Around 7,000 British clients are believed to be among 30,000 accounts, holding almost £78 billion of assets, whose details have been leaked to a group of media outlets by an IT worker and analysed by a team of journalists from the International Consortium of Investigative Journalists (ICIJ).
Holding a secret bank account is not illegal but they have allegedly been used by some to deliberately conceal assets in order to dodge tax, which is against the law.
“HSBC profited from doing business with arms dealers who channelled mortar bombs to child soldiers in Africa, bag men for Third World dictators, traffickers in blood diamonds and other international outlaws,” the ICIJ reported.
Some details of such operations were disclosed previously, when HSBC was fined in 2012 by the US for allowing criminals to use its branches for money laundering. However, yesterday’s report discloses a more detailed cache of data and information.
Tax authority HMRC, which was passed the data in 2010, has clawed back £135 million from some of the 3,600 Britons identified as potentially avoiding tax using the Geneva branch of HSBC.
However, only one prosecution has been brought. Among those alleged to have been exposed as having accounts with the Swiss arm of HSBC are said to be politicians, sports stars and celebrities as well as criminals and traffickers.
The chair of Westminster’s public accounts committee warned the former chief of HSBC must face serious questions following the news. Margaret Hodge said that Stephen Green, HSBC’s former chief executive, was either “asleep at the wheel, or he did know and he was therefore involved in dodgy tax practices”.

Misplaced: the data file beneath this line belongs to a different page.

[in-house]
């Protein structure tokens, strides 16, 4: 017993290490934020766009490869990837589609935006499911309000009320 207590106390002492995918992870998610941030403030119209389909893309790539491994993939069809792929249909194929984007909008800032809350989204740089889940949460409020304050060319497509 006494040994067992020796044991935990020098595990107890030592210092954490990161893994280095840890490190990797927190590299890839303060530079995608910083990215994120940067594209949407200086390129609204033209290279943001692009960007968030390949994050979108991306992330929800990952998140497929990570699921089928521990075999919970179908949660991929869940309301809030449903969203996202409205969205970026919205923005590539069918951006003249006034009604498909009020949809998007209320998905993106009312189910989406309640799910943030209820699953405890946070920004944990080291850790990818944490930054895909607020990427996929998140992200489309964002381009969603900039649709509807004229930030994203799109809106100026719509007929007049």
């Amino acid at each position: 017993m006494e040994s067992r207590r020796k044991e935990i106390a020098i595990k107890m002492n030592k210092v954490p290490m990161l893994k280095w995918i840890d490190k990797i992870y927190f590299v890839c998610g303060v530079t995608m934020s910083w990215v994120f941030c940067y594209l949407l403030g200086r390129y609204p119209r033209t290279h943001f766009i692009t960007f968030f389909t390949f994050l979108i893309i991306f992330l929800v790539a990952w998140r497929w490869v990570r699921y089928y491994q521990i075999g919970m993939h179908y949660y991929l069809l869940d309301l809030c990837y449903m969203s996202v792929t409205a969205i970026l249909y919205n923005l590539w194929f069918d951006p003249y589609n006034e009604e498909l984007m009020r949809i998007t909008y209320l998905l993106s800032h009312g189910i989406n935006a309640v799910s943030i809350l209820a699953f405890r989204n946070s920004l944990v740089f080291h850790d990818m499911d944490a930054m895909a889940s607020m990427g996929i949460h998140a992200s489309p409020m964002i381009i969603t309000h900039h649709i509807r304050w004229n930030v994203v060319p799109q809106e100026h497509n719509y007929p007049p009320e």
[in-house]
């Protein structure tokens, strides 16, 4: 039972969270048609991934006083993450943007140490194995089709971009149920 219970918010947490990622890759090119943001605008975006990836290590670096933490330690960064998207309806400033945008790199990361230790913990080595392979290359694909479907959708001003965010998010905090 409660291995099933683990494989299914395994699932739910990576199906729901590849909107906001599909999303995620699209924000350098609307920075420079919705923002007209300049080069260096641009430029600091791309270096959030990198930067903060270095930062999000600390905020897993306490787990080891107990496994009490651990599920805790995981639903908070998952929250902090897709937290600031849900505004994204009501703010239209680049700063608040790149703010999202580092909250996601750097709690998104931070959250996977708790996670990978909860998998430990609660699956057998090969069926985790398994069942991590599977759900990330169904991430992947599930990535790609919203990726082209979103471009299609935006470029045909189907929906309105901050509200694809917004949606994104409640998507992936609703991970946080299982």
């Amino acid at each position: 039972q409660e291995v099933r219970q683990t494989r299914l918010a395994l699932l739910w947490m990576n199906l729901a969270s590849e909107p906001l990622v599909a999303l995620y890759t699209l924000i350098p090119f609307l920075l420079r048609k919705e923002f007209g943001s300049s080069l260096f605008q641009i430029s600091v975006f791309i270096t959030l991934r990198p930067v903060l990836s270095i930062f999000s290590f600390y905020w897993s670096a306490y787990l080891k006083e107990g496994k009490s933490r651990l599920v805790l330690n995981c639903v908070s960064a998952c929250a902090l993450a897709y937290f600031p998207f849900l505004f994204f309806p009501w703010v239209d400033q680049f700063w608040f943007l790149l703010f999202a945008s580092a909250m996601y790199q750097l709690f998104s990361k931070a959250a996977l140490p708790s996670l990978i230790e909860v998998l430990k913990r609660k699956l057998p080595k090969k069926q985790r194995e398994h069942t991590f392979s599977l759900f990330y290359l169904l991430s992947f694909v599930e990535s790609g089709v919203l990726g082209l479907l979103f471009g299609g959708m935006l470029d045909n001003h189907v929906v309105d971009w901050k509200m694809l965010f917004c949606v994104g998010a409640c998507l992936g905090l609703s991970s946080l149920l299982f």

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Labour leader Ed Miliband said: “I think this is a very serious situation and the government has some serious questions to answer.
“We need to know why HMRC apparently did not act, apart from at the margins, on the information that they seem to have been given about what was going on.
“We need to know from the government why they appointed Stephen Green of HSBC as a trade minister well after this information was passed to HMRC.
“We cannot have a country where tax avoidance is allowed to carry on and where government just turns a blind eye.”
The bank said that since the period in question, it had “implemented numerous initiatives designed to prevent its banking services being used to evade taxes or launder money” and insisted it was “co-operating” with the authorities.